Photo by Ryan Whitefield
Brenda Walker (’71 DH) changed the face of dental hygiene across Alberta. She was a major driving force behind making dental hygiene a self-regulating profession.
She lobbied the government to remove the requirement for dental hygienists to be supervised by a dentist. In 2006, this change occurred, and hygienists could now practice in a variety of settings including long-term care facilities and establishing stand-alone dental hygiene practices – improving access to oral health care to vulnerable and underserved populations.
While a major driving force behind changing the fate of dental hygiene in Alberta and as the first registrar of the College of Registered Dental Hygienists of Alberta (CRDHA), Walker is quick to mention she didn’t do it alone.
“I had many role models. Margaret Berry MacLean, Marilyn Mabey, and Joanne Clovis encouraged me as a new graduate to be involved in the profession,” she says. “When I was a student at the university, the faculty in the dental hygiene program were such amazing mentors. They were the ones that pulled me into the dental hygiene association and college. They instilled that desire in me to be a part of your profession and to make a difference.”
The impact and presence Walker created in dental hygiene can’t go unrecognized. On September 24, Walker will receive the 2018 Alumni Honour Award from the University of Alberta.
“It’s never one person that accomplishes things alone,” says Walker. “I’ve had an impactful journey. I have great appreciation for all the members that worked so hard to help make these things happen. Their dedication and trust that we were doing the right thing was very important.”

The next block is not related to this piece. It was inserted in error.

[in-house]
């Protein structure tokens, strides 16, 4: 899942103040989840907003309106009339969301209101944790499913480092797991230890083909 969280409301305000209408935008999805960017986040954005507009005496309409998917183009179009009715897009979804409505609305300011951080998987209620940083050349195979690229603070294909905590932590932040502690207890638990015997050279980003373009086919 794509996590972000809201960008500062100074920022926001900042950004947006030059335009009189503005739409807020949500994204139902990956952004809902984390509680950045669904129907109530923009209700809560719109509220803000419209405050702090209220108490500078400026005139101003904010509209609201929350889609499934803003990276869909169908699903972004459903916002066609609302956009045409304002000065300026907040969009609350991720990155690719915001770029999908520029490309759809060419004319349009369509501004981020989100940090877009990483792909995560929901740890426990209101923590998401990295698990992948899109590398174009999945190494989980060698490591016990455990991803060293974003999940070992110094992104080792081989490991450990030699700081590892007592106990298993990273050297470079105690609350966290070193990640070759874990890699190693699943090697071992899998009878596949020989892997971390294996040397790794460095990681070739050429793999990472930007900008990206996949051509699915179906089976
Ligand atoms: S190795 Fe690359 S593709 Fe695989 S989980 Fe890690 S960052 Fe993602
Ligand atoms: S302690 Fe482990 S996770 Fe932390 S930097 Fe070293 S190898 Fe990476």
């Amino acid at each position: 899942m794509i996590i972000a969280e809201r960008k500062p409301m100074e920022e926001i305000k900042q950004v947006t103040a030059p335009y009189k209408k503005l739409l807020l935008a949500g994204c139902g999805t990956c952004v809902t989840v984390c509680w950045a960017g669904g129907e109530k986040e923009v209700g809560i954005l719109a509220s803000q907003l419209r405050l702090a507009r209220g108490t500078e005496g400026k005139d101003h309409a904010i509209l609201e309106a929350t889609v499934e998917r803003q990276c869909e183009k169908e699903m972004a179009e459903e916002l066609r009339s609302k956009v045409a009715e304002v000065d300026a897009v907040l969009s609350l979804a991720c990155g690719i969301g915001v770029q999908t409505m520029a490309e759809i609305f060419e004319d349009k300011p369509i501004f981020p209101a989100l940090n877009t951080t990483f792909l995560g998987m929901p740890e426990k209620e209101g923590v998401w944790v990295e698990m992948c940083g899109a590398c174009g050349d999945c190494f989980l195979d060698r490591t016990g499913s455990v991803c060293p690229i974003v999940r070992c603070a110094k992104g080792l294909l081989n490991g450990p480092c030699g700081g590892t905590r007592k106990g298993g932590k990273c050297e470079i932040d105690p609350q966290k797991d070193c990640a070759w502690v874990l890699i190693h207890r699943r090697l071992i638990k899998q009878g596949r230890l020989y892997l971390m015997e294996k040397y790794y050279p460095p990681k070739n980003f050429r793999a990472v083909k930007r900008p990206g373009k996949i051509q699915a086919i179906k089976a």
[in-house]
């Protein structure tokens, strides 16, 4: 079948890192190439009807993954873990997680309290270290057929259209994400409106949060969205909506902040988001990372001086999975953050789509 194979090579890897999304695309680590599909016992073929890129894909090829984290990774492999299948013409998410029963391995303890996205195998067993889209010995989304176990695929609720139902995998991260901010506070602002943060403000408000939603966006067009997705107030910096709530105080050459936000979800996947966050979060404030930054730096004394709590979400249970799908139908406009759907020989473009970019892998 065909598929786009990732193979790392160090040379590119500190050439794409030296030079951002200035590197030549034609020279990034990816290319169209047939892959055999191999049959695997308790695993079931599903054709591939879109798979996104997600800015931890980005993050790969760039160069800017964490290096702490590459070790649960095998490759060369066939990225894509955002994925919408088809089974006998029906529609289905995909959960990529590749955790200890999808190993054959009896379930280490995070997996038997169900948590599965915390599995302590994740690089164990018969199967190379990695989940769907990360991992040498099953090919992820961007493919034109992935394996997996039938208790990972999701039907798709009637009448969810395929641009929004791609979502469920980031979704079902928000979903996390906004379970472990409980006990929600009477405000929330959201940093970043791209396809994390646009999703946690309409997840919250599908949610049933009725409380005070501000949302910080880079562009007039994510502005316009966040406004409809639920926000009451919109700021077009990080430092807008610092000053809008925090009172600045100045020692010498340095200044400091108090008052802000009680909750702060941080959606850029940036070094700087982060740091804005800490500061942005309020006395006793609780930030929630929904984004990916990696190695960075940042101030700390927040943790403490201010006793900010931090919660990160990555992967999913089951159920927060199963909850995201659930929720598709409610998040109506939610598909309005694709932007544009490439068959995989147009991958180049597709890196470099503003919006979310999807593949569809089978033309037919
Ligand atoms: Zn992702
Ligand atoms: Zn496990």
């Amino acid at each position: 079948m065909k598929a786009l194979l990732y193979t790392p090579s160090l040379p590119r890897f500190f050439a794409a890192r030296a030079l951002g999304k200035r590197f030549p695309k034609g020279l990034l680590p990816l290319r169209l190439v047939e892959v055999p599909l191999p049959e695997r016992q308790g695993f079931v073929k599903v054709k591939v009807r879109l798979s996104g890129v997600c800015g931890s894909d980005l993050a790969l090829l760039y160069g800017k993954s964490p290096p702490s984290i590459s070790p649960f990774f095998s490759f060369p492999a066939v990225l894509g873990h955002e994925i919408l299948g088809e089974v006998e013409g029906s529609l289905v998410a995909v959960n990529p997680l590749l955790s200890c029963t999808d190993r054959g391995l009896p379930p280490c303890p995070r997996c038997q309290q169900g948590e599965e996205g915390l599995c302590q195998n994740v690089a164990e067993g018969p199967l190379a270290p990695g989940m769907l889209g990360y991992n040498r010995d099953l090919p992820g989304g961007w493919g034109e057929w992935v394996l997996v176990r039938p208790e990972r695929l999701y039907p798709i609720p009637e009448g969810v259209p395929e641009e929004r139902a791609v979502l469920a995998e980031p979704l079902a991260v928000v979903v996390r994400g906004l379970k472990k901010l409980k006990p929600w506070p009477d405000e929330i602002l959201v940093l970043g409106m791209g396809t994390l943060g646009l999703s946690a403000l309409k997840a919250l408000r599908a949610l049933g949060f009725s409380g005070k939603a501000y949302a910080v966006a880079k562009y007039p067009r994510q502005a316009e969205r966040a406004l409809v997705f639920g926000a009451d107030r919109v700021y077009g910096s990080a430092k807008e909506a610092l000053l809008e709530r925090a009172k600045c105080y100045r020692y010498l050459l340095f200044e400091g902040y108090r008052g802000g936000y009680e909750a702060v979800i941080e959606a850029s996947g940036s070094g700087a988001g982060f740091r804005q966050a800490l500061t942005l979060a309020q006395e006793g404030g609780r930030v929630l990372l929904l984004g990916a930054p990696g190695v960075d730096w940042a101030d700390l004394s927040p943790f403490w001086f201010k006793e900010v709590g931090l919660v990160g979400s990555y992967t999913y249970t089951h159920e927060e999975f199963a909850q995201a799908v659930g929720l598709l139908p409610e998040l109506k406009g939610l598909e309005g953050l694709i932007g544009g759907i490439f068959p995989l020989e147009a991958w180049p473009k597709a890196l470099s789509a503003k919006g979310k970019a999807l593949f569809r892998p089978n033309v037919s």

Walker taught in the dental hygiene program at the university for 16 years as a sessional clinical instructor. For Walker something else that was a long-time coming was the change from the two-year diploma program to the degree. She helped lobby the University of Alberta to implement a dental hygiene degree completion program in 2000 giving students the option of either completing a diploma or degree. With many students choosing to complete the degree option, Walker and the CRDHA continued to encourage removal of the diploma program and in 2017, the university welcomed its first cohort of degree-only students.
“I’m very happy to have the CRDHA lend its support to the dental hygiene program,” says Walker. “It was an honour for the college to support both the dental hygiene bachelor and master degree programs and be in a position to establish student awards and scholarships at the university.”
Along with many other firsts, Walker helped establish the National Dental Hygiene Certification Board, which administers the critical exam required to register as a dental hygienist.
But all of these trailblazing advancements in dental hygiene could have ended differently had Walker not met a dentist in her hometown of Brooks.
“I was in Grade 10 at the time and I would babysit his children. He asked me what I planned to do after high school and I said I was planning on applying to education,” she says. “He asked me if I had ever considered dental hygiene and I told him I had never heard of hygienists.”